I love these books and will end by applauding J. K. Rowling, who excels at (at least) two things: creating a world and spinning a plot. The wizarding world is incredibly well-imagined, from a bureaucratic Ministry to a highly original sport (where in the world of sports do we have a Snitch?) down to the candy names like Fizzing Whizbees and Toothflossing Stringmints. Rowling picks the kinds of details that not only sound true, but make me wish it were.

Rowling also spun a vast story that kept readers guessing, weeping, and up all night. (Um, not that I would know…) The seventh book is brilliant, really brilliant, in the way events pull together. I was thoroughly engrossed–a live hippogriff in my room could not have made me look up. Great books. But not because of character development. I can still enjoy Rowling’s fantastical plot in spite of her rather flat characters. I just wish that Harry had grown up as much as he thinks he has.

Books are meant to be shared–what was your experience of Harry Potter and the Deathly Hallows and the series as a whole? Did you find the books irritating and inspiring?  And have you ever tried to reach Platform 9 ¾ ? (Would you admit it if you had?)


6 thoughts on “Harry Potter Will Turn You Into A Serial Killer: Yet Another Review of, you know, that one book…

  1. Touche!! I’m still grinning sadistically and laughing about the 11 y.o. boy and the bricks. It’s the good thing the bricks were victorious…can imagine what it would be like if they WEREN’T!!!?

  2. Haha! Ditto Josie; Loved the story of the boy and brick wall; and it’s morals… :]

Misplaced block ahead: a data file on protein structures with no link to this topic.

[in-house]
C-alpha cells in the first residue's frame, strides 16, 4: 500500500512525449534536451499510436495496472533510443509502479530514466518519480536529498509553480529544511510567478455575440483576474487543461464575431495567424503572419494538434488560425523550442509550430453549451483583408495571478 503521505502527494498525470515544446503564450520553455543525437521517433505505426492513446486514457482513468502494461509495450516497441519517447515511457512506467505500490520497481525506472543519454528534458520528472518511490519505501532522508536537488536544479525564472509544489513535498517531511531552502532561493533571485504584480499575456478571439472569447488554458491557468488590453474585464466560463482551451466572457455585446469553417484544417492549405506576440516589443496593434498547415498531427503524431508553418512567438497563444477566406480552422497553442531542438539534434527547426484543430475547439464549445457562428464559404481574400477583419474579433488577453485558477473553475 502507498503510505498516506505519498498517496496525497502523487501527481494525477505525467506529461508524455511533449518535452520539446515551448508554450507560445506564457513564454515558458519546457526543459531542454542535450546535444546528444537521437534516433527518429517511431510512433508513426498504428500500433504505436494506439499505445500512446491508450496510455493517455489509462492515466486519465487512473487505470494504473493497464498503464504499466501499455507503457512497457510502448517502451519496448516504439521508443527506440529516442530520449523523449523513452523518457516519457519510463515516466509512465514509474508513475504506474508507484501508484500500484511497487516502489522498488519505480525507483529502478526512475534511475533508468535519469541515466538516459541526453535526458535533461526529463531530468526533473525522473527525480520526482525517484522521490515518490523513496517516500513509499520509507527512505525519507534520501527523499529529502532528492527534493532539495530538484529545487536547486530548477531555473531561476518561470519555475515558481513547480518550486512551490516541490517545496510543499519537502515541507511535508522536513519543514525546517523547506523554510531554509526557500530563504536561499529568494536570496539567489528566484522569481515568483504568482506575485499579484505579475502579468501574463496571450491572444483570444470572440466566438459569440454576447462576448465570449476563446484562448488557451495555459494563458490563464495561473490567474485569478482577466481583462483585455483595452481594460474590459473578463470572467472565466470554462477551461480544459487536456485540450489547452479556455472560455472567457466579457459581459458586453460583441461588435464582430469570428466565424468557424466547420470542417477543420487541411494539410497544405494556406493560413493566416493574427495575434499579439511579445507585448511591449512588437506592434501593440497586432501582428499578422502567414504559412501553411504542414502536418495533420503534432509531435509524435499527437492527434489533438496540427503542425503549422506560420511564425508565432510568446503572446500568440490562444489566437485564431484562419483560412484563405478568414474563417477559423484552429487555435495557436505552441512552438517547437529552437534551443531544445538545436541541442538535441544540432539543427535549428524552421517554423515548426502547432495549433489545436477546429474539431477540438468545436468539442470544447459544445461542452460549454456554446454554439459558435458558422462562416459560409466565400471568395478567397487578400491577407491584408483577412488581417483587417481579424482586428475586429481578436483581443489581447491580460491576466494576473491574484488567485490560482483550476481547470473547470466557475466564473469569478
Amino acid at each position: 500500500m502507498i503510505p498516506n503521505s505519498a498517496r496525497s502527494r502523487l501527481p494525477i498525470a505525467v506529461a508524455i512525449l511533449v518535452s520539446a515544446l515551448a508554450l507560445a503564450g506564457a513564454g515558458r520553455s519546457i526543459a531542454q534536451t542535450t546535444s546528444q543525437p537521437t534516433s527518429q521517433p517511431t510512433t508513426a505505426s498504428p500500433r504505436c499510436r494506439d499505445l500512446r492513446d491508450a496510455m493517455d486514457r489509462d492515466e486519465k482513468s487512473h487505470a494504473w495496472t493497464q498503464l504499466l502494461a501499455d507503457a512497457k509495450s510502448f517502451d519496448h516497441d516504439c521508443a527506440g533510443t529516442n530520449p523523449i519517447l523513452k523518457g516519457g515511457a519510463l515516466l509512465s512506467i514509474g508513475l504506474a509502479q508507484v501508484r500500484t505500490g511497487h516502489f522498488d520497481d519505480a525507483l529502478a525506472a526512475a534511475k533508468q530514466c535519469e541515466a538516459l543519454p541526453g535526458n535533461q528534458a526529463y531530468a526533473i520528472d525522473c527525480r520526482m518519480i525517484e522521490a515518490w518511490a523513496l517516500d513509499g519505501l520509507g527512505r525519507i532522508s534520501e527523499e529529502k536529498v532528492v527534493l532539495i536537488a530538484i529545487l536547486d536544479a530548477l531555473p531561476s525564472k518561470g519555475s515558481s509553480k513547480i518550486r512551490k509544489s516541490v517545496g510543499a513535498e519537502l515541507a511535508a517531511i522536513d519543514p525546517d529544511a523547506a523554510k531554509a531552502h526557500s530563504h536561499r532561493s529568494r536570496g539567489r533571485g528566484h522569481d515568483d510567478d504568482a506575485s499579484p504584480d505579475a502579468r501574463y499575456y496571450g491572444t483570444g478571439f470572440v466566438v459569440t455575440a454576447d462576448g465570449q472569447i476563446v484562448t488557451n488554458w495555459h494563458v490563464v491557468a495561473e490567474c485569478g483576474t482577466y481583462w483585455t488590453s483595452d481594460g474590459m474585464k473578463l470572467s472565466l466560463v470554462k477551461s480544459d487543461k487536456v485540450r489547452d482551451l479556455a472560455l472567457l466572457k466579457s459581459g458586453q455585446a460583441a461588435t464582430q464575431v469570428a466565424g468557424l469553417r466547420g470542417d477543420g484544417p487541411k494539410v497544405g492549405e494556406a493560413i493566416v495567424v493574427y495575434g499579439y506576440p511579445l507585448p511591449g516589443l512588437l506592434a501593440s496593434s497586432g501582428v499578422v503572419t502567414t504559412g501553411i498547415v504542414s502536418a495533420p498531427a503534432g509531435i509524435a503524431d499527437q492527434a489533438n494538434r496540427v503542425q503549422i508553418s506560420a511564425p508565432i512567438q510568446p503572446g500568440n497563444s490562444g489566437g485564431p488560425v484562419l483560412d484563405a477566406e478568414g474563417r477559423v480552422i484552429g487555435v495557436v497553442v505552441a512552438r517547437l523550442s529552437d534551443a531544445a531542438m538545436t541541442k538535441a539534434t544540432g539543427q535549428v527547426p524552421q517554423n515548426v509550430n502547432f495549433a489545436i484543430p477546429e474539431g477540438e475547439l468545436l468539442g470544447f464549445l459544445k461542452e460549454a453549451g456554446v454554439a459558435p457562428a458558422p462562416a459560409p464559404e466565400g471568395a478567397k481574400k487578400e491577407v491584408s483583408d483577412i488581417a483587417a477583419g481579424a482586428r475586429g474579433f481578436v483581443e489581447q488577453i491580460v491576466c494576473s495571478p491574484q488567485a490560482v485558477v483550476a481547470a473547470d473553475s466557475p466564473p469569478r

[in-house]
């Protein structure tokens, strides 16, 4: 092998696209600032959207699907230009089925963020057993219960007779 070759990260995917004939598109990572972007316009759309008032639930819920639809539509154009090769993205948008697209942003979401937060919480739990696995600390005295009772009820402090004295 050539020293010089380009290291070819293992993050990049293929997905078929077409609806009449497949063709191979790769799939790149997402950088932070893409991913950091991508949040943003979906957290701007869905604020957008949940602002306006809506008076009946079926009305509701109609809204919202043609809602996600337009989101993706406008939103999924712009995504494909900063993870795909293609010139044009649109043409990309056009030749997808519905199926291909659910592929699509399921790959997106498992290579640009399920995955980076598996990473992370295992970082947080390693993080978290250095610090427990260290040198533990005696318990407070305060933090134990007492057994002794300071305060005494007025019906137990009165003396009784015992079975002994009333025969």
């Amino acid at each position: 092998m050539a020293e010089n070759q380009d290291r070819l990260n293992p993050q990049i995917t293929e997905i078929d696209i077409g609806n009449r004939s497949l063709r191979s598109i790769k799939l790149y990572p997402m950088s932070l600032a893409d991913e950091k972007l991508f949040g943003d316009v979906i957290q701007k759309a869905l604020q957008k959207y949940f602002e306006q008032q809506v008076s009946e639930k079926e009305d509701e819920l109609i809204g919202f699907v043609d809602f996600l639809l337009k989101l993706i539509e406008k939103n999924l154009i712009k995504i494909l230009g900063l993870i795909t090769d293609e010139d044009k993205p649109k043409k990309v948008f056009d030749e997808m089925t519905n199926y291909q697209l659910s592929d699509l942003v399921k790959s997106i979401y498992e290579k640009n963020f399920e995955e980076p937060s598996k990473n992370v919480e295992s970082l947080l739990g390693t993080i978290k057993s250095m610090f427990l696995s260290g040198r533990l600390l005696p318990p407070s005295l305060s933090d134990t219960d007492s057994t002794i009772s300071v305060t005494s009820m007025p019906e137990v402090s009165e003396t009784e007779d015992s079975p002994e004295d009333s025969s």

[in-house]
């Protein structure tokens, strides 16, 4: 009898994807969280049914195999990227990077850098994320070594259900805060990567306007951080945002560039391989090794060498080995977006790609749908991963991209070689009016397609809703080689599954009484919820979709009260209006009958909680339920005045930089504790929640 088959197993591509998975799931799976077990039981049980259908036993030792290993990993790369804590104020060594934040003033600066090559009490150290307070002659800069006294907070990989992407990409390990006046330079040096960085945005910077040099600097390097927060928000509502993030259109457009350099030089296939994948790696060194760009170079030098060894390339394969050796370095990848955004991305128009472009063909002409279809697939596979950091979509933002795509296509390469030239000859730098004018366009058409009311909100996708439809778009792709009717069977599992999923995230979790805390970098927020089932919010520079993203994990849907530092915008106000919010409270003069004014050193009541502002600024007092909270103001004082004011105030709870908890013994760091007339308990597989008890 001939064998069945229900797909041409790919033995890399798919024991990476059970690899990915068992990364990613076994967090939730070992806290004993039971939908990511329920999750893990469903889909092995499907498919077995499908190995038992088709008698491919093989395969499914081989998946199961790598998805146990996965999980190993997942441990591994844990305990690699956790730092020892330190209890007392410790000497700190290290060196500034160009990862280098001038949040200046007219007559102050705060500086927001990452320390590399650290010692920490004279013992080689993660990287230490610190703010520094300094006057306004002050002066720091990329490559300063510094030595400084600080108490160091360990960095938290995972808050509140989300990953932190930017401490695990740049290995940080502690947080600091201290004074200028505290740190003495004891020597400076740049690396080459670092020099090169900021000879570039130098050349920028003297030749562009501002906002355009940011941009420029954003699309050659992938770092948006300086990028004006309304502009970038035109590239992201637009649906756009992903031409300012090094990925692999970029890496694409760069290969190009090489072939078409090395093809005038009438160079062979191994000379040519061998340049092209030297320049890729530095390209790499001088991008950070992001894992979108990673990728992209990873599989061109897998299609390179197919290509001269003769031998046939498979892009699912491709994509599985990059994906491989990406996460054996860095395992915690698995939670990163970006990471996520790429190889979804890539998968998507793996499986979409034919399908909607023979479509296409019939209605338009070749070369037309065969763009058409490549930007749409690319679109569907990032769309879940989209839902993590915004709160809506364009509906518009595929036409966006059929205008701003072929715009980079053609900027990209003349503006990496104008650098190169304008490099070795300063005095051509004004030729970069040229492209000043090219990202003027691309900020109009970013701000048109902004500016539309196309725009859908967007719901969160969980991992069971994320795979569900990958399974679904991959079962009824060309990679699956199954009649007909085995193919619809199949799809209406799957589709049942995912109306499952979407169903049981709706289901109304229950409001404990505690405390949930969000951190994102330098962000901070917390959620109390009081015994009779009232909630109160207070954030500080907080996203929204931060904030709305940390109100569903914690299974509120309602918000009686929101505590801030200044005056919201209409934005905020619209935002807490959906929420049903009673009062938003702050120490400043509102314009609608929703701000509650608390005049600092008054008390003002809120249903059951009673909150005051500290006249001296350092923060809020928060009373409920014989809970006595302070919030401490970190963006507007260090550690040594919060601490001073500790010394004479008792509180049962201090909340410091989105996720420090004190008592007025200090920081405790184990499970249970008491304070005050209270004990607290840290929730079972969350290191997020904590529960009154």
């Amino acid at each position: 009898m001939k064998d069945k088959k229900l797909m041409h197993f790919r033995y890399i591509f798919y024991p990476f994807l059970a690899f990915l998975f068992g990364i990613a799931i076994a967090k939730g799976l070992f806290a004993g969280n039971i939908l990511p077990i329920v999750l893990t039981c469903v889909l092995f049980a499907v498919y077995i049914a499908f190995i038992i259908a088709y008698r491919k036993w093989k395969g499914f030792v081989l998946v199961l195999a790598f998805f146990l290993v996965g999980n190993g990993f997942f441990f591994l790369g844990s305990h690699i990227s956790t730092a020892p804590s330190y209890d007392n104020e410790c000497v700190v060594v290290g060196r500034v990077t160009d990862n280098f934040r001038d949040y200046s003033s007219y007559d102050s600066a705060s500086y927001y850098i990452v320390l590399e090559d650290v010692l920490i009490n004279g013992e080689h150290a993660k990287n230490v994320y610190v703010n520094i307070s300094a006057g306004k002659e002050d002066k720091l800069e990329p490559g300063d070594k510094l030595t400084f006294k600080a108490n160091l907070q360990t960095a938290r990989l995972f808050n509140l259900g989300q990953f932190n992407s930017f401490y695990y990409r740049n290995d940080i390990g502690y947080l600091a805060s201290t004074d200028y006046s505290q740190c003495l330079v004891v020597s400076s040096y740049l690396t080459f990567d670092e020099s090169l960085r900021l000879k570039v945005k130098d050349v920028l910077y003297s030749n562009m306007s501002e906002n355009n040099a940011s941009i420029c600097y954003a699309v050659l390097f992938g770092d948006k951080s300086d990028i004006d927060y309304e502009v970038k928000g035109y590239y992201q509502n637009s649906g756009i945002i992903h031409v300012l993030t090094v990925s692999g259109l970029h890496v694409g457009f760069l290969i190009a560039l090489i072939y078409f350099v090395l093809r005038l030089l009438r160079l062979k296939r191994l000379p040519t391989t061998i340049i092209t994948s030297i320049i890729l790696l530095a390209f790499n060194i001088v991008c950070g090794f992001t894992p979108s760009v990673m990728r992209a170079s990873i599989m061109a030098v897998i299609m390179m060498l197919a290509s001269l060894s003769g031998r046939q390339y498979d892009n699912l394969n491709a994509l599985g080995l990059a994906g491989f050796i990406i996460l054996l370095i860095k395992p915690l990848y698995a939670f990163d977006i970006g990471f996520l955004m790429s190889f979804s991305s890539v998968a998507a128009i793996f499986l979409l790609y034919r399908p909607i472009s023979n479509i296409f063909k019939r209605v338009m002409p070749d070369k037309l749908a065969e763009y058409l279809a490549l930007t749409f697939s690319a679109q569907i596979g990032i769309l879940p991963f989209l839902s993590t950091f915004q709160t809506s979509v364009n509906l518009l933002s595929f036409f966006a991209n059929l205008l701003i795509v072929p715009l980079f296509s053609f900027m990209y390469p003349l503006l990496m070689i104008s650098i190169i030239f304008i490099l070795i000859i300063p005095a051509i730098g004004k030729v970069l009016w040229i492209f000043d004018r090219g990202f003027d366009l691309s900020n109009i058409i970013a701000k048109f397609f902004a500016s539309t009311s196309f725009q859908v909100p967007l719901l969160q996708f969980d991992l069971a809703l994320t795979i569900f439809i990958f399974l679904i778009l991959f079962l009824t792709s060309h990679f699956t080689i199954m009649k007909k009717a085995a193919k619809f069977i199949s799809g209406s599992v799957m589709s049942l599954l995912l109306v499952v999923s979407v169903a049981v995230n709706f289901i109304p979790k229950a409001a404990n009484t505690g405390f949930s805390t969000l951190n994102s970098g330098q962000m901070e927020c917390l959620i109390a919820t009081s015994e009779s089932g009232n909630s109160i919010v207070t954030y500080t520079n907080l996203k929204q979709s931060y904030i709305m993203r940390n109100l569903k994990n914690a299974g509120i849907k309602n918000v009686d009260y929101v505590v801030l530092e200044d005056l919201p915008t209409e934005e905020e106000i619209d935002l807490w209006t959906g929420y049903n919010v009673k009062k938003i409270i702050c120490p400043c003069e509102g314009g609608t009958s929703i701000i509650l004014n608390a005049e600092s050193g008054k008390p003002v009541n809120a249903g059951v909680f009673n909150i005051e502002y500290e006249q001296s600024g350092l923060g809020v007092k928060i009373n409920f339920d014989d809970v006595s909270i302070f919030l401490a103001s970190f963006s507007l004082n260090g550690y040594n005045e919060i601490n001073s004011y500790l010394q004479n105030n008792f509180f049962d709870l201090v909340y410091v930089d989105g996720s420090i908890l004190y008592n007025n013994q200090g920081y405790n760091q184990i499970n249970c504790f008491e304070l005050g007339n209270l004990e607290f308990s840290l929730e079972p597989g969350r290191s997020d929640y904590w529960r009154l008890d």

Yes, I did find the HP series both irritating and inspiring in turn. Some of those middle books did seem drearily long, without all that much ‘development of character’ happening. And what I found most troubling was a consistent pattern (especially in the early books) of adults being clueless and helpless, and the young protagonists completely disregarding their authority; which is essential for saving the day and being richly rewarded for it. Rather like family sitcoms, where “father knows zilch”. A lesson which a good deal too many books, tv shows, and movies are all in agreement upon. I would rather that stories not move young persons in such directions.
    I did find one thing very helpful; the idea that Harry is not the role model in these books, but that his role model Dumbledore is. It could be compared in that regard to LOTR, where the “little people” are the main characters a bit more than Aragorn and Gandalf, but the latter are the towers of strength and character (more so in the books) that help inspire the former. It was a good deal easier to put up with the flaws in Harry and company with this perspective. I found Dumbledore very inspiring. And I know exactly what you mean regarding beginning to act and think like the characters I’m reading about. Rather scary, or really good; depending on the characters. That is what I love most about certain books and authors; how they flavor my thinking in a most agreeable way.
    And I agree, the plot and how it wraps itself up in the last book was really brilliant!

  3. I had parents who wouldn’t let me read Harry Potter or see the movies. When I went to college, I wanted to decide for myself whether they were okay to read/watch. I think you really hit the point on the head–they aren’t for everyone. Everything is permissable, but not everything is beneficial and all that. I decided they didn’t make me want to be the next Voldemort so it was okay for me to enjoy them, but maybe for some people it’s not. And that’s okay too.

  4. Pingback: Hey Bookworms! It’s another BookWeek! « Elena In English

  5. Rowling are now available in digital format. The British writer wrote Harry Potter and the Philosopher’s Stone in Edinburgh coffee shops, sometimes on napkins rather than paper, but is now worth close to a billion dollars, according to Forbes. I guess no one is eternally young.